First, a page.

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Readings from earth pressure cells that were flushmounted in an instrumented retaining wall exhibited progressive change with time (drift) after backfill placement. The test procedures and conditions precluded the possibility that temperature effects could account for the drift. A series of experiments showed that the drift was caused by moisture migration from the backfill to the concrete retaining wall. It appears that the moisture causes a slight expansion of the concrete around the cells, resulting in distortion of the cells and decrease of the fluid pressure inside the cells. A surface treatment reduced the magnitude of the drift. A pressure cell design is proposed to mitigate this source of drift in new installations.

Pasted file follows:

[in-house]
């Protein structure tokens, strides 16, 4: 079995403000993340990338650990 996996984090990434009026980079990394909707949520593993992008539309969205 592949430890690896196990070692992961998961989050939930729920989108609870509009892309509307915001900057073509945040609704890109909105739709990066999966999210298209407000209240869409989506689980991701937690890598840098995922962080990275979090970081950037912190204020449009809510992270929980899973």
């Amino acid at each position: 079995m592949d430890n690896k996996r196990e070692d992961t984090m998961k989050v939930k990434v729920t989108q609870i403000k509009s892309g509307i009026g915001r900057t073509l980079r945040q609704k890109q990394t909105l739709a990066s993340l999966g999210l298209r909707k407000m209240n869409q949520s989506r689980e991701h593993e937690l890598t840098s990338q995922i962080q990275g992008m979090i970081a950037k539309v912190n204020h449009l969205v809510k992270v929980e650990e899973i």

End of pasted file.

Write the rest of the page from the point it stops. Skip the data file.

Assistant professor, Virginia Polytechnic Institute and State University, Blacksburg, VA
University distinguished professor, Virginia Polytechnic Institute and State University, Blacksburg, VA
Stock #: GTJ10283J